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  1. #16
    lol, I haven't vanished, I've been reading the very helpful replies, just haven't had much to post. I've been collecting all the suggestions into my next "to buy" list, so thank you everyone for the posts. And acton bell was right on with the Exiles of Colsec book I was looking for. I saw the book cover and that's the exact book I remember, so very good job being able to arrive at that conclusion from my description. Now to set aside the time to read all these books

  2. #17

    Smile

    Yesterday I picked up Allan Steele's Coyote (based on the post from Sibella) and I must say its a great planet exploration book. Its very much a page turner and I enjoyed immensely. I highly recommend it. Note, I havn't read any books for some time now--too busy with work--however this book got me back into reading. Can't wait to read the other two books in the series. Thanks Sibella!

  3. #18
    Prefers to be anomalous intensityxx's Avatar
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    How about Hyperion and Fall of Hyperion, by Dan Simmons? I really enjoyed the exploration aspect of these.

    Also, not exactly planet exploration, but with the same sense of not knowing what strange thing is around the corner, the exploration of the virtual worlds in Tad Williams' Otherland series:
    City of Golden Shadow
    River of Blue Fire
    Mountain of Black Glass
    Sea of Silver Light

  4. #19
    I know this thread is ancient, but it contains a good deal of recs that are relevant to my question. Unfortunately, it's just names with little detail, and more often than not, the books are too obscure for me to find a decent summary or blurb for more info.

    I'm interested in planet exploration books. Either colonization and dealing with the problems that come up with any new planet, or Robinson Crusoe style of crashing.

    I've recently read Jeffery Carver's "The Chaos Chronicles" and it has a lot of planet exploration with strange and interesting creatures.

    Anne McCaffrey's Dragondawn, mentioned earlier in this thread, is also good, although it contained a bit too much arguing between the colonists for my tastes.

    I'd be grateful for any planet exploration books, the stranger the planet, the better.

  5. #20
    Grumpy Irishman shashekar's Avatar
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    Dune is another.

  6. #21
    Quote Originally Posted by shashekar View Post
    Dune is another.
    I'm willing to bet that almost all SF fans over the age of 20 have read at least one of the dune books

    They're good, but after the first two books or so, it turns political and philosophical and less "planet exploration"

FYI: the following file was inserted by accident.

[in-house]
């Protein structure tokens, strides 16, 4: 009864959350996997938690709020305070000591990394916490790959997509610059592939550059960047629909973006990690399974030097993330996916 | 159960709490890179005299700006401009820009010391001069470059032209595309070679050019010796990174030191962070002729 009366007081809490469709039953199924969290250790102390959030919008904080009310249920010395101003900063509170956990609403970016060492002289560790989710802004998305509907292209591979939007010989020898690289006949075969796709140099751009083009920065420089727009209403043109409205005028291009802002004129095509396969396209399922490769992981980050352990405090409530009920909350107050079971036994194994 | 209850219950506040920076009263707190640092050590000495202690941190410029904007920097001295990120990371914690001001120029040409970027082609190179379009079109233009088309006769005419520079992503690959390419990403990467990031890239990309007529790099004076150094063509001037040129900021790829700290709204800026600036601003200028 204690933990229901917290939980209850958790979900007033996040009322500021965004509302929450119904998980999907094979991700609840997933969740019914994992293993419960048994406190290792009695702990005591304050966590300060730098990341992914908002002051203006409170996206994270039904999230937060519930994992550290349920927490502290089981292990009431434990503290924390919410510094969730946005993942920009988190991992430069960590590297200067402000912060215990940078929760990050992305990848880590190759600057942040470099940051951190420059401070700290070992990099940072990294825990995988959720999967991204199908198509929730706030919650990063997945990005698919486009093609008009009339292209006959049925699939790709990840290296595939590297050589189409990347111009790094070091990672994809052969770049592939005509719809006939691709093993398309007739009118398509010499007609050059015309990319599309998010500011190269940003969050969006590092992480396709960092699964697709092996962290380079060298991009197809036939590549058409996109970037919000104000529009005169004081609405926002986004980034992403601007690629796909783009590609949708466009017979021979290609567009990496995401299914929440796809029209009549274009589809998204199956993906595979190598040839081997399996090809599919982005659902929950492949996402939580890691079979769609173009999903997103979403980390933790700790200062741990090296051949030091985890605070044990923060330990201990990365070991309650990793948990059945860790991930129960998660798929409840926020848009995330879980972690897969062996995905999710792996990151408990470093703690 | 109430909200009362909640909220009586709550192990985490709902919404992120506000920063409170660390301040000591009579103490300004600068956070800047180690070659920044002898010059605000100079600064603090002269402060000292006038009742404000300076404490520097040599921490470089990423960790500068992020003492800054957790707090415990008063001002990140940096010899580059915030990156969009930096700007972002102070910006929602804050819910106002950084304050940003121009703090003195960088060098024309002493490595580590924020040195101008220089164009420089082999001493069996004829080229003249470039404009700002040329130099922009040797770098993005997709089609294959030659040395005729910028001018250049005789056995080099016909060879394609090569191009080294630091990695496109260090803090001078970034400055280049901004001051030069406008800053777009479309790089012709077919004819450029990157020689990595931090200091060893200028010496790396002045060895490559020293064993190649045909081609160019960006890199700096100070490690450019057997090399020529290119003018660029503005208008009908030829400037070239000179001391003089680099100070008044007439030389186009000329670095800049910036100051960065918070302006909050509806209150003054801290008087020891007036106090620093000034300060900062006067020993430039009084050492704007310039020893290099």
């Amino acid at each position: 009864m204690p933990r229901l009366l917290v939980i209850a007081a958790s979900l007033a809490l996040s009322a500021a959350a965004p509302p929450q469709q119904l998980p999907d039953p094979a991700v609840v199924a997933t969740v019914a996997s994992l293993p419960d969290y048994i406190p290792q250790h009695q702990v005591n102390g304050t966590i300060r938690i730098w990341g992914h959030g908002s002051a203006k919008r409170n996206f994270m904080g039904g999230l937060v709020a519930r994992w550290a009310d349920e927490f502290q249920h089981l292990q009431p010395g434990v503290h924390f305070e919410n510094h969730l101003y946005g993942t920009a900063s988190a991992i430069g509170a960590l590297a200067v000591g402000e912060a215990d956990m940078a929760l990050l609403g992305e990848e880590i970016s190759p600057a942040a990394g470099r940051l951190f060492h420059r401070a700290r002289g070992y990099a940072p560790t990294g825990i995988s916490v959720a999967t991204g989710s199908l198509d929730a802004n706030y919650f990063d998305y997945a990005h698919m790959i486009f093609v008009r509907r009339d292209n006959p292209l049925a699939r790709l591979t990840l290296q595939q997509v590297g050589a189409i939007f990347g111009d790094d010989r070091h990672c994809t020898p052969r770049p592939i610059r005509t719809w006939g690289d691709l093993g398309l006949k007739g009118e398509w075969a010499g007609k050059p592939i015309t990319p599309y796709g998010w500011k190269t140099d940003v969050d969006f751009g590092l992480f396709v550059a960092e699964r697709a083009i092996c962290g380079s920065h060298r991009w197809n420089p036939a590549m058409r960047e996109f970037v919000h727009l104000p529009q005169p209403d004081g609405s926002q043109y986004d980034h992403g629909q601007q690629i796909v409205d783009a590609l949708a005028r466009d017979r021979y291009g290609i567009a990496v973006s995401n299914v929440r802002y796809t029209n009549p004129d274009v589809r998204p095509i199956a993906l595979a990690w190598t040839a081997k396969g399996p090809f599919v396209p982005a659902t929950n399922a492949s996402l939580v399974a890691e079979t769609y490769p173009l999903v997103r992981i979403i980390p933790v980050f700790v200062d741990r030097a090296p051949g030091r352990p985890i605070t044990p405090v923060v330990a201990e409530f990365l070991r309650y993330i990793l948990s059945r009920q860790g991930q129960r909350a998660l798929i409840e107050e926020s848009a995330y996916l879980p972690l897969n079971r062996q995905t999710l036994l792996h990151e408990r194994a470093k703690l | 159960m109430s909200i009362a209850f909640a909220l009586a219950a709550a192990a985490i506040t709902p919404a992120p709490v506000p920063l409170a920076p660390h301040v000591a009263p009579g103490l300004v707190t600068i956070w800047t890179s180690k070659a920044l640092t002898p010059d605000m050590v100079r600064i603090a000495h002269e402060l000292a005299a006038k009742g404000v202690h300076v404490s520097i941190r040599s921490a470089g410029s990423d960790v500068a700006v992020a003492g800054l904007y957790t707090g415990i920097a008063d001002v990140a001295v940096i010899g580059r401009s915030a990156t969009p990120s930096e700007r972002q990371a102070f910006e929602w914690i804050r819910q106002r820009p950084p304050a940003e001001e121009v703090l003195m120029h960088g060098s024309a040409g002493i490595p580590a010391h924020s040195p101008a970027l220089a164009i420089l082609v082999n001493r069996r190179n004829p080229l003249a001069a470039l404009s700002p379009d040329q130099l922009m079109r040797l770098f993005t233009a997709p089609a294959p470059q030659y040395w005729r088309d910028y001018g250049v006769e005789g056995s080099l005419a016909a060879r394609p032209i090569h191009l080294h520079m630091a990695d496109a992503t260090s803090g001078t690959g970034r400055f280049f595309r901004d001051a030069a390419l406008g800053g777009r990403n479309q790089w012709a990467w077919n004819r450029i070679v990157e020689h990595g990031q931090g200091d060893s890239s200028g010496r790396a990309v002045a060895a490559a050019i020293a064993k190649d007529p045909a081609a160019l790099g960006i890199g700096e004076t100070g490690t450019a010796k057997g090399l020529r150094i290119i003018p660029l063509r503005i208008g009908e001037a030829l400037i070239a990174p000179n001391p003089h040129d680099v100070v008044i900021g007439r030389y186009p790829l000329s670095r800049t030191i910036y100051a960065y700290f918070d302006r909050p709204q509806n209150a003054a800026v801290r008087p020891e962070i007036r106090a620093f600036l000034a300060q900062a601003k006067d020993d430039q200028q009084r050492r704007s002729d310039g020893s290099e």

7. #22
    Live Long & Suffer psikeyhackr's Avatar
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    I don't know how important scientific realism is to you but off the top of my head I can't think of anything more realistic than the Red/Green/Blue Mars trilogy.

    http://en.wikipedia.org/wiki/Mars_trilogy

    psik

  8. #23
    A friend recced that to me a while ago, but I wasn't able to get into it. Stopped reading after a bit of the first book.

    Realism isn't an issue. That's why I prefer older SF. They let their imaginations roam more than most modern sf.

  9. #24
    Naaghabrother Martin Ekdahl's Avatar
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    Well Ray Bradbury's "The Martian Chronicles" certainly should be mentioned here. Just pick a winner. Ray Bradbury is the master.

  10. #25
    Quote Originally Posted by Martin Ekdahl View Post
    Well Ray Bradbury's "The Martian Chronicles" certainly should be mentioned here. Just pick a winner. Ray Bradbury is the master.
    That one does look interesting And I love short-story collections, all interconnected to a certain degree. Plus, I can still get my hands on it, even if it's a week away. Far too many goods books are impossible to find.

  11. #26
    Registered User mylinar's Avatar
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    If you don't mind young adult reading then 'Tunnel in the Sky' by Robert Heinlien fits your criteria. Lots of almost grown kids end up stranded on a planet during a 'survival' test. Completely out of contact with Earth they are forced to organize, explore and begin developing a community just in case there is never any contact again.

  12. #27
    Registered User mylinar's Avatar
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    Anne McCaffery has a series of three books, the 'Freedom Trilogy' if I remember correctly. The people here are intentionally stranded as part of a war (consider it a prison colony). They have to do the usual things, survive, organize and in this case plot ways to either escape or cause grief to the enemy.

  13. #28
    Thanks for the recs.

  14. #29
    Gryffindor Gal manephelien's Avatar
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    Quote Originally Posted by mylinar View Post
    Anne McCaffery has a series of three books, the 'Freedom Trilogy' if I remember correctly. The people here are intentionally stranded as part of a war (consider it a prison colony). They have to do the usual things, survive, organize and in this case plot ways to either escape or cause grief to the enemy.
    It's a quadrilogy now (Freedom's Landing, Freedom's Challenge, Freedom's Choice and Freedom's Ransom), although admittedly the exploration is mainly done by the third book.

  15. #30
    Perhaps Stephen Lawhead's Empyrion Saga? I found them to be fascinating exploration books. I believe their titles are The Search for Fierra and Siege of the Dome. I remember them being excellent, though its probably been five years since I read them.

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